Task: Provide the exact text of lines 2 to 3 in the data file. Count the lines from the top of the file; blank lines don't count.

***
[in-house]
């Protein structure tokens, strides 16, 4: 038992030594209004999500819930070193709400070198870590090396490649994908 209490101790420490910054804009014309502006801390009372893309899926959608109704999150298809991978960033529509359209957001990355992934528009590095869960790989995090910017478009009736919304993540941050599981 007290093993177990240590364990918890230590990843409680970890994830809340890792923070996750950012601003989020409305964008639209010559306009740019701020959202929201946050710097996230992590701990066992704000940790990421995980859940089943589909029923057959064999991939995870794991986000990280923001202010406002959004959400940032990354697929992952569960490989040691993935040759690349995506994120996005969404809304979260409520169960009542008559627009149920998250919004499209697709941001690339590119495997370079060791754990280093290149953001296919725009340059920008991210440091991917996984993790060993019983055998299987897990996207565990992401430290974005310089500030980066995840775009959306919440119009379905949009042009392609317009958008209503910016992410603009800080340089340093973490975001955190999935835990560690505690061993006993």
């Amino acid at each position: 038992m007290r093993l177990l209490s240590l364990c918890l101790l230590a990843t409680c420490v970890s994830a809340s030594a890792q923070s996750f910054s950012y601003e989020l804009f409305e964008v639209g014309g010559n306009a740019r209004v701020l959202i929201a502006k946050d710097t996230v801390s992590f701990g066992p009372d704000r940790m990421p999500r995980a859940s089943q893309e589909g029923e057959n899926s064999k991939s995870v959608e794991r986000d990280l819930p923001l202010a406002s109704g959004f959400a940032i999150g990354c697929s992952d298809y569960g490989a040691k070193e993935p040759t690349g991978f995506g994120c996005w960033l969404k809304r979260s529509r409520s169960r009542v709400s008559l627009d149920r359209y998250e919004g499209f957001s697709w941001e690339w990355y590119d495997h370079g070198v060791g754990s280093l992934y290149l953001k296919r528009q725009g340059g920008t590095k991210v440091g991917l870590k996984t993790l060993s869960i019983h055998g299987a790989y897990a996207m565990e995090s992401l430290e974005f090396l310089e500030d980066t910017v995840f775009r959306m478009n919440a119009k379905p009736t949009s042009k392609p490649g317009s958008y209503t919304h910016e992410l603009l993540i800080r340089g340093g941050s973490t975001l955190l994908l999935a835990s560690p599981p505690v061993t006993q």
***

């Protein structure tokens, strides 16, 4: 038992030594209004999500819930070193709400070198870590090396490649994908 209490101790420490910054804009014309502006801390009372893309899926959608109704999150298809991978960033529509359209957001990355992934528009590095869960790989995090910017478009009736919304993540941050599981 007290093993177990240590364990918890230590990843409680970890994830809340890792923070996750950012601003989020409305964008639209010559306009740019701020959202929201946050710097996230992590701990066992704000940790990421995980859940089943589909029923057959064999991939995870794991986000990280923001202010406002959004959400940032990354697929992952569960490989040691993935040759690349995506994120996005969404809304979260409520169960009542008559627009149920998250919004499209697709941001690339590119495997370079060791754990280093290149953001296919725009340059920008991210440091991917996984993790060993019983055998299987897990996207565990992401430290974005310089500030980066995840775009959306919440119009379905949009042009392609317009958008209503910016992410603009800080340089340093973490975001955190999935835990560690505690061993006993």
């Amino acid at each position: 038992m007290r093993l177990l209490s240590l364990c918890l101790l230590a990843t409680c420490v970890s994830a809340s030594a890792q923070s996750f910054s950012y601003e989020l804009f409305e964008v639209g014309g010559n306009a740019r209004v701020l959202i929201a502006k946050d710097t996230v801390s992590f701990g066992p009372d704000r940790m990421p999500r995980a859940s089943q893309e589909g029923e057959n899926s064999k991939s995870v959608e794991r986000d990280l819930p923001l202010a406002s109704g959004f959400a940032i999150g990354c697929s992952d298809y569960g490989a040691k070193e993935p040759t690349g991978f995506g994120c996005w960033l969404k809304r979260s529509r409520s169960r009542v709400s008559l627009d149920r359209y998250e919004g499209f957001s697709w941001e690339w990355y590119d495997h370079g070198v060791g754990s280093l992934y290149l953001k296919r528009q725009g340059g920008t590095k991210v440091g991917l870590k996984t993790l060993s869960i019983h055998g299987a790989y897990a996207m565990e995090s992401l430290e974005f090396l310089e500030d980066t910017v995840f775009r959306m478009n919440a119009k379905p009736t949009s042009k392609p490649g317009s958008y209503t919304h910016e992410l603009l993540i800080r340089g340093g941050s973490t975001l955190l994908l999935a835990s560690p599981p505690v061993t006993q």